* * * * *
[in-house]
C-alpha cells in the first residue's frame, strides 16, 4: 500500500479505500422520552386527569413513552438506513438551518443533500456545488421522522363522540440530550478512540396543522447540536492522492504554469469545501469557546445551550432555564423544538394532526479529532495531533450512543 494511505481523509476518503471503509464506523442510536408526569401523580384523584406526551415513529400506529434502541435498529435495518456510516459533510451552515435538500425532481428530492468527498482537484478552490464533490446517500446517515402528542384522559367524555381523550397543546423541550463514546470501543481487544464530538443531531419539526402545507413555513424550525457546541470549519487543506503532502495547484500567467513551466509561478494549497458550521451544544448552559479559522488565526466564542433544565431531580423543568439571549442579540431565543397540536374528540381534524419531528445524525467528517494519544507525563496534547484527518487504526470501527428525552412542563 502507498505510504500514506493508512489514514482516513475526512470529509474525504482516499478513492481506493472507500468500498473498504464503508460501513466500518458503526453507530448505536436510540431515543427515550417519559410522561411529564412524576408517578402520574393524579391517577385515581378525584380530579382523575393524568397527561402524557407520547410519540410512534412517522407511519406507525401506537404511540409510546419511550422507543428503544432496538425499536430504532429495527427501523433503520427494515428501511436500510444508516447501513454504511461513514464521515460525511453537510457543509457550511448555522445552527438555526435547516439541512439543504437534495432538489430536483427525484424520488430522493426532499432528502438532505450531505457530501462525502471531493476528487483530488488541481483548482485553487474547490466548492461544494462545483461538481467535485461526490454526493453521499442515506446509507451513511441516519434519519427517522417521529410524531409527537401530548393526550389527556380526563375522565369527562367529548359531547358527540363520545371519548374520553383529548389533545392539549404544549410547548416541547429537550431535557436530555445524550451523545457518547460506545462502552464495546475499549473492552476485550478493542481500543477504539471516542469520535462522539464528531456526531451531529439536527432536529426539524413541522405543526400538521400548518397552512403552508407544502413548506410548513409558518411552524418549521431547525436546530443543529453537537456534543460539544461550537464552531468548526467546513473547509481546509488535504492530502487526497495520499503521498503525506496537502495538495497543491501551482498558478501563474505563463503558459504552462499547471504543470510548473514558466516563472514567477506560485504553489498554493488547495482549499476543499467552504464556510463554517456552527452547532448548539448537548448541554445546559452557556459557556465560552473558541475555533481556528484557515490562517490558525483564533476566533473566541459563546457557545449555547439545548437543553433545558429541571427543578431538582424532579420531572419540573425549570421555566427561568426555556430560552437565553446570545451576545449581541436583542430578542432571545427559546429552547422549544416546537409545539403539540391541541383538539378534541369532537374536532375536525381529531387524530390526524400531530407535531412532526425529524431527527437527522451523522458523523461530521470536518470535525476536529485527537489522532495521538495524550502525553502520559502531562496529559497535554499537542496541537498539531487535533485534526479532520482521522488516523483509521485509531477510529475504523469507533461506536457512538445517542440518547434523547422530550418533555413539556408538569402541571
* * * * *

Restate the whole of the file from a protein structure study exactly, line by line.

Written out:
[in-house]
C-alpha cells in the first residue's frame, strides 16, 4: 500500500479505500422520552386527569413513552438506513438551518443533500456545488421522522363522540440530550478512540396543522447540536492522492504554469469545501469557546445551550432555564423544538394532526479529532495531533450512543 494511505481523509476518503471503509464506523442510536408526569401523580384523584406526551415513529400506529434502541435498529435495518456510516459533510451552515435538500425532481428530492468527498482537484478552490464533490446517500446517515402528542384522559367524555381523550397543546423541550463514546470501543481487544464530538443531531419539526402545507413555513424550525457546541470549519487543506503532502495547484500567467513551466509561478494549497458550521451544544448552559479559522488565526466564542433544565431531580423543568439571549442579540431565543397540536374528540381534524419531528445524525467528517494519544507525563496534547484527518487504526470501527428525552412542563 502507498505510504500514506493508512489514514482516513475526512470529509474525504482516499478513492481506493472507500468500498473498504464503508460501513466500518458503526453507530448505536436510540431515543427515550417519559410522561411529564412524576408517578402520574393524579391517577385515581378525584380530579382523575393524568397527561402524557407520547410519540410512534412517522407511519406507525401506537404511540409510546419511550422507543428503544432496538425499536430504532429495527427501523433503520427494515428501511436500510444508516447501513454504511461513514464521515460525511453537510457543509457550511448555522445552527438555526435547516439541512439543504437534495432538489430536483427525484424520488430522493426532499432528502438532505450531505457530501462525502471531493476528487483530488488541481483548482485553487474547490466548492461544494462545483461538481467535485461526490454526493453521499442515506446509507451513511441516519434519519427517522417521529410524531409527537401530548393526550389527556380526563375522565369527562367529548359531547358527540363520545371519548374520553383529548389533545392539549404544549410547548416541547429537550431535557436530555445524550451523545457518547460506545462502552464495546475499549473492552476485550478493542481500543477504539471516542469520535462522539464528531456526531451531529439536527432536529426539524413541522405543526400538521400548518397552512403552508407544502413548506410548513409558518411552524418549521431547525436546530443543529453537537456534543460539544461550537464552531468548526467546513473547509481546509488535504492530502487526497495520499503521498503525506496537502495538495497543491501551482498558478501563474505563463503558459504552462499547471504543470510548473514558466516563472514567477506560485504553489498554493488547495482549499476543499467552504464556510463554517456552527452547532448548539448537548448541554445546559452557556459557556465560552473558541475555533481556528484557515490562517490558525483564533476566533473566541459563546457557545449555547439545548437543553433545558429541571427543578431538582424532579420531572419540573425549570421555566427561568426555556430560552437565553446570545451576545449581541436583542430578542432571545427559546429552547422549544416546537409545539403539540391541541383538539378534541369532537374536532375536525381529531387524530390526524400531530407535531412532526425529524431527527437527522451523522458523523461530521470536518470535525476536529485527537489522532495521538495524550502525553502520559502531562496529559497535554499537542496541537498539531487535533485534526479532520482521522488516523483509521485509531477510529475504523469507533461506536457512538445517542440518547434523547422530550418533555413539556408538569402541571